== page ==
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Platelets are the smallest of the three major types of blood cells. They are only about 20% of the diameter of red cells. The normal platelet count is 150,000-400,000 per micro liter of blood but since platelets are so small, they make up just a tiny fraction of the blood volume. The principal function of platelets is to prevent bleeding.
Platelets are produced in the bone marrow, the same as the red cells and most of the white blood cells. They are produced from very large cells called megakaryocytics. As megakaryocytics develop into giant cells, they undergo a process of fragmentation that results in the release of over 1,000 platelets per megakaryocytic. The dominant hormone controlling megakaryocytic development is thromboprotein (often abbreviated as TPO).
Platelets are actually not true cells but merely circulating fragments of cells. But even though platelets are cell fragments, they contain many structures that stop the bleeding. They contain proteins on their surface that allow them to stick to breaks in the blood vessel wall and also stick to each other. They contain granules that can secrete other proteins required for creating a firm plug to seal blood vessel breaks.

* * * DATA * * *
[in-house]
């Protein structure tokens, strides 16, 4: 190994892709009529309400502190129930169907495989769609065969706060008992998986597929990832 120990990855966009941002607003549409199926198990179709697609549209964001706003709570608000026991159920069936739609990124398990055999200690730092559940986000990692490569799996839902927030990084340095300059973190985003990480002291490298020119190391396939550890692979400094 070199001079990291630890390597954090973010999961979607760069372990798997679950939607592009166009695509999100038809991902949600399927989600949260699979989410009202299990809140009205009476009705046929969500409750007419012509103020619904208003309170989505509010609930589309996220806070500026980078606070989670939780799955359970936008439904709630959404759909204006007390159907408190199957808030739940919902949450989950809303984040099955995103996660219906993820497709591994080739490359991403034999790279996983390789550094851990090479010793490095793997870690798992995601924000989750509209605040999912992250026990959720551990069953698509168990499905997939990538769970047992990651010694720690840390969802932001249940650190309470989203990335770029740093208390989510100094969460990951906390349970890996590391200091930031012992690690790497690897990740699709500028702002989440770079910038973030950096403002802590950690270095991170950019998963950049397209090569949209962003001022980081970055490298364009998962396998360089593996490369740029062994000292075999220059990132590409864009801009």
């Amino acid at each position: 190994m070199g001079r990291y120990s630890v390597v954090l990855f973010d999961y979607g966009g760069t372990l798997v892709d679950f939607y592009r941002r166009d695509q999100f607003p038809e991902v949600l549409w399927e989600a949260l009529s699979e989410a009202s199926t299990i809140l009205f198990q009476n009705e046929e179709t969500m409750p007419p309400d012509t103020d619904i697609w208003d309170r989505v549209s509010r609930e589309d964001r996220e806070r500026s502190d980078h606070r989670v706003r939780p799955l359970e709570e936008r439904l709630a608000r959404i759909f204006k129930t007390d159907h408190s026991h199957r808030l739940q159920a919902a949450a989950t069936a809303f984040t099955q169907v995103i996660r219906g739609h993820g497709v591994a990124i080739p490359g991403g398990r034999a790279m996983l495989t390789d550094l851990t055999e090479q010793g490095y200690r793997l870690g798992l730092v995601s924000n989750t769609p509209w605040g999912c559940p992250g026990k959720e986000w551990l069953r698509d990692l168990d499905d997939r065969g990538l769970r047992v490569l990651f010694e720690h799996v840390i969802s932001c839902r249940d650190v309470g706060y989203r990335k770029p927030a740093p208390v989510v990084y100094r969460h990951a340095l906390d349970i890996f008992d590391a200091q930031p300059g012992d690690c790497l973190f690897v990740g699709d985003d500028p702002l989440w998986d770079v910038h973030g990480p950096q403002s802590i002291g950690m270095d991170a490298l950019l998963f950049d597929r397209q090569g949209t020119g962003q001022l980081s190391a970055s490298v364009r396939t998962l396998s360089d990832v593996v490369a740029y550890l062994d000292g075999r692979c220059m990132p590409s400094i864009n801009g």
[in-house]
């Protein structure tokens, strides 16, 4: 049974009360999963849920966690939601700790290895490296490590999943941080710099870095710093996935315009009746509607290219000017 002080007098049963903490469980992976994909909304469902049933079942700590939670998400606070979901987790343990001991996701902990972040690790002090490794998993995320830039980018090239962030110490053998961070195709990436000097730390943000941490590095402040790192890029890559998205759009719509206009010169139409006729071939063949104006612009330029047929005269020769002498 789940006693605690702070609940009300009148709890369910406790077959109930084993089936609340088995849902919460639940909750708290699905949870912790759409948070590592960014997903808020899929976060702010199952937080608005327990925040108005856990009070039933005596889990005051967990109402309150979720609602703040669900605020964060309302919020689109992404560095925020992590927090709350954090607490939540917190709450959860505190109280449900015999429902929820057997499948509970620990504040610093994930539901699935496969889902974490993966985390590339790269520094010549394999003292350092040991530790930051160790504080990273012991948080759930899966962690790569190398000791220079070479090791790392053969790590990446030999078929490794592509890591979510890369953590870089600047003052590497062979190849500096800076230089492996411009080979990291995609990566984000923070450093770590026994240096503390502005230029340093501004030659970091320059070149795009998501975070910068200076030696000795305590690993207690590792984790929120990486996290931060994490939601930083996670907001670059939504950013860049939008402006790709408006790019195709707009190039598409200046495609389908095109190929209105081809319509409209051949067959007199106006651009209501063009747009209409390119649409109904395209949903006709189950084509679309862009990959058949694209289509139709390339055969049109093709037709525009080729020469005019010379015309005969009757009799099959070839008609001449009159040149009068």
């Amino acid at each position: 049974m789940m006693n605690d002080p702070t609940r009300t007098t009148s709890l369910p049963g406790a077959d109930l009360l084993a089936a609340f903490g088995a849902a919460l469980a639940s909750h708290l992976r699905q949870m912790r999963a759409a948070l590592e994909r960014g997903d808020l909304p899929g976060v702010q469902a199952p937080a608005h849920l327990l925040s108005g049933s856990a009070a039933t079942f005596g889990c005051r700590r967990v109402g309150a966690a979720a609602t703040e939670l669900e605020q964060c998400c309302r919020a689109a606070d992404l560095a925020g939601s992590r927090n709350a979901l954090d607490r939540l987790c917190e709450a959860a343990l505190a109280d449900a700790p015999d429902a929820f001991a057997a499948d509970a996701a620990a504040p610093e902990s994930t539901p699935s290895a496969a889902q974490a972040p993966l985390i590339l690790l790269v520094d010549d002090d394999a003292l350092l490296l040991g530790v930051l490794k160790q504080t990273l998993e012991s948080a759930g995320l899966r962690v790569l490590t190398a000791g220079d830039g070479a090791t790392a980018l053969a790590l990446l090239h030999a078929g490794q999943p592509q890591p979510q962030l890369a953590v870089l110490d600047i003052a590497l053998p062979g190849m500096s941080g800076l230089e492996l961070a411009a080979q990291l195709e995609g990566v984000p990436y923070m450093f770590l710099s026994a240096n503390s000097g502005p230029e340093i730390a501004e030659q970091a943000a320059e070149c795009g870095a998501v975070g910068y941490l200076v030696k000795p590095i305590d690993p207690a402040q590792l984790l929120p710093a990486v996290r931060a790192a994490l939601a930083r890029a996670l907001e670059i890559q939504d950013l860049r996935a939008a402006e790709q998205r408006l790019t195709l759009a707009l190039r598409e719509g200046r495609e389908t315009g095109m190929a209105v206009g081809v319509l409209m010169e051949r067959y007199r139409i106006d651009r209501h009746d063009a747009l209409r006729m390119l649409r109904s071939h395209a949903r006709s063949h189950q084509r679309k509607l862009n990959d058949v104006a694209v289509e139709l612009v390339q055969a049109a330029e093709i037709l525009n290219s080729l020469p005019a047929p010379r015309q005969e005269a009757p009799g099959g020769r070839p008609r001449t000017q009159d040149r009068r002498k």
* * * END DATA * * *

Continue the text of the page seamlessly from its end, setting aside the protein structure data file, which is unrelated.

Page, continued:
Platelets are not only the smallest blood cell, they are the lightest. Therefore they are pushed out from the center of flowing blood to the wall of the blood vessel. There they roll along the surface of the vessel wall, which is lined by cells called endothelium. The endothelium is a very special surface, like Teflon, that prevents anything from sticking to it. However when there is an injury or cut, and the endothelial layer is broken, the tough fibers that surround a blood vessel are exposed to the liquid flowing blood. It is the platelets that react first to injury. The tough fibers surrounding the vessel wall like an envelope, attract platelets like a magnet, stimulate the shape change and platelets then clump onto these fibers, providing the initial seal to prevent bleeding, the leak of red blood cells and plasma through the vessel injury.